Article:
The experience of being pregnant with twins has opened up a whole new world of experience to me. I simply had no idea what was ahead when I got the exciting news about twins. Obviously my doctor knew what was coming, because he was not very excited at all. He was polite, but in hindsight I realize he was probably thinking more of the hazardous journey ahead.
While I am still very eager to meet these baby girls, and the idea of twins still delights me, I have lost some of my zest thanks to all of the complications that keep popping up. Last night I had my fifth episode of spotting / bleeding, and for the second time (during this pregnancy) I spent the night in the hospital for observation. Fortunately we again received a good report that the babies are fine and healthy and growing wonderfully and developing as they should. During the extensive sonogram last night, the technician delighted in showing us the little hands and feet, the beautiful little faces, and she even exclaimed in joy at the kidneys and bladder. What a great reminder of why we are doing this!
The not-so-good news is that my bleeding condition appears to remain very fragile and delicate, and now instead of only “restricted activity”, I have officially been put on “bed rest”. I’m hoping that sitting in the easy chair in my room counts as “bed rest”, too.
While I was reading a book given to me about twins, I found the following sidebar written by Dr. Connie Agnew. Her comments were particularly encouraging to me since I used to think “bed rest” sounded simply divine. Here is what she said:
To the casual reader, the idea of bed rest might sound great…Write a few letters, plow through the teetering pile of books next to your bed, watch a bunch of movies. But it is actually very hard. Most of us are highly functioning individuals, used to accomplishing a lot each day. And bed rest can go on for anywhere from several days to several months. So recognize that you are making a huge investment in your babies. Every day you gain is another day they might not have to be in the neonatal intensive care unit at your hospital.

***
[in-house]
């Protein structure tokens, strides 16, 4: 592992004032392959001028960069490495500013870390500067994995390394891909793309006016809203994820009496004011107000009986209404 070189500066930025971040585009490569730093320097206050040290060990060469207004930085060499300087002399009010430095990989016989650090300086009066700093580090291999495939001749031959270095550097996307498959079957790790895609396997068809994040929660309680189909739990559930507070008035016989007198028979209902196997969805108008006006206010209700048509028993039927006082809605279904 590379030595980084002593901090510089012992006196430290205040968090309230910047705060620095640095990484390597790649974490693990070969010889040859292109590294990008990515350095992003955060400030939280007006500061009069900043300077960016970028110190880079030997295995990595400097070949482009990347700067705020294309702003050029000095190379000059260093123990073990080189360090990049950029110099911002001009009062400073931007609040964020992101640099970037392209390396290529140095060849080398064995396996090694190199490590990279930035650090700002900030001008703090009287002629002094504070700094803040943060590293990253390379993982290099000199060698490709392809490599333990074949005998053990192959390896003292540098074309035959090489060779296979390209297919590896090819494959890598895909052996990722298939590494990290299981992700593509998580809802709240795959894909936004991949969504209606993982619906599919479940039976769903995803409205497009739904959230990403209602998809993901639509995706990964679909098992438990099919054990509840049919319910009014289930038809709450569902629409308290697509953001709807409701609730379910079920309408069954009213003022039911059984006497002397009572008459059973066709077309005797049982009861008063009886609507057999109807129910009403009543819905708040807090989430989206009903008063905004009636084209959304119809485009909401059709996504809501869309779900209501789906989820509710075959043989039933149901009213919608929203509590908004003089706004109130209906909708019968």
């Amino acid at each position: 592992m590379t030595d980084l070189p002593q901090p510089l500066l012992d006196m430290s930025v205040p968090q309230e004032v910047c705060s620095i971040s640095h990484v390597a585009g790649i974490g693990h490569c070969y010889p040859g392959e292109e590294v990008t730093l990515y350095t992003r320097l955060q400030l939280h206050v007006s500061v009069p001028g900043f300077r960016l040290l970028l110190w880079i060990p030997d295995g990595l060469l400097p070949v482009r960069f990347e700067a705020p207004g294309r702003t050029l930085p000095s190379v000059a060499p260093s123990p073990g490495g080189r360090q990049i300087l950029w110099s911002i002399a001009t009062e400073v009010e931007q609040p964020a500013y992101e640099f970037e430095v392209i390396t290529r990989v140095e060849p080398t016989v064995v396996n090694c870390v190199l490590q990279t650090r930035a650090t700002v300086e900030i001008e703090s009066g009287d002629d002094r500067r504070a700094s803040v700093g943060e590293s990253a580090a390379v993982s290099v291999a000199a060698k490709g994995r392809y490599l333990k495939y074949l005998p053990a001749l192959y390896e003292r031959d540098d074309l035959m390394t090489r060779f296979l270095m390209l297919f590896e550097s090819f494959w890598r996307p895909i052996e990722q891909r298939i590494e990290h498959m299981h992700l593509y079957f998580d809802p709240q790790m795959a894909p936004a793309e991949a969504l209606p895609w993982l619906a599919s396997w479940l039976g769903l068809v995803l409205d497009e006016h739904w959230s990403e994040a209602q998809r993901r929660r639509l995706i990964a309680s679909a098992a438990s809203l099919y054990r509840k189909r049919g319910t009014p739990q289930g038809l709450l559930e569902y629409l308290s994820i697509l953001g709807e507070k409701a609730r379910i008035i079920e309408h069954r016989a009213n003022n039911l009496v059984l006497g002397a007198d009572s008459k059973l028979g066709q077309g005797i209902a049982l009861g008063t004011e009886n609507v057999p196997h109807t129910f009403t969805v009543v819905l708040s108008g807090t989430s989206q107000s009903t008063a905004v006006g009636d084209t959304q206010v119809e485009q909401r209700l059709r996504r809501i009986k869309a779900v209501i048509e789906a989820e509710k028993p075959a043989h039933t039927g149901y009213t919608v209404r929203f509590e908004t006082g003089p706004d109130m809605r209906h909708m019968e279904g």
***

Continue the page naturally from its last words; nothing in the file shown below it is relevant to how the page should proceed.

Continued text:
I thought we had made it through the most tenuous part of this pregnancy, and I received permission to slowly do a few more things, which I eagerly embraced. Several weeks went by with no negative side effects, and I rejoiced in my newly-regained freedom. We attended the home-school conference, I attended church, and I sang in the choir. I drove the children to piano lessons and occasionally popped into Walmart for a quick stop.
But alas, thanks to a rough week, with an especially scary amount of blood loss yesterday afternoon, I am now facing even more restrictions than before. The encouraging part about this next stage is that it will be over soon. I just need to make it to the middle of June (the end of June would be even better) and then we are “home free”. The babies will likely live if born before then, as we have passed the critical “age of viability” stage. (I’m currently at 25 weeks gestation.) But they would probably have to spend many weeks in Peoria at the Children’s Hospital, and that’s an experience we’d like to avoid if given the choice.
This morning my doctor stood by my hospital bed and sternly told me that if I could not manage to rest at home, he would insist that I stay at the hospital. I told him that I would pass this information on to Michael, because then it would for sure happen that I rest, since Michael would far rather have me at home in bed than in the hospital in bed. The doctor smiled a little and said, “I’m sure.”
On that note, I think I will go take a nap. Sounds like a good idea.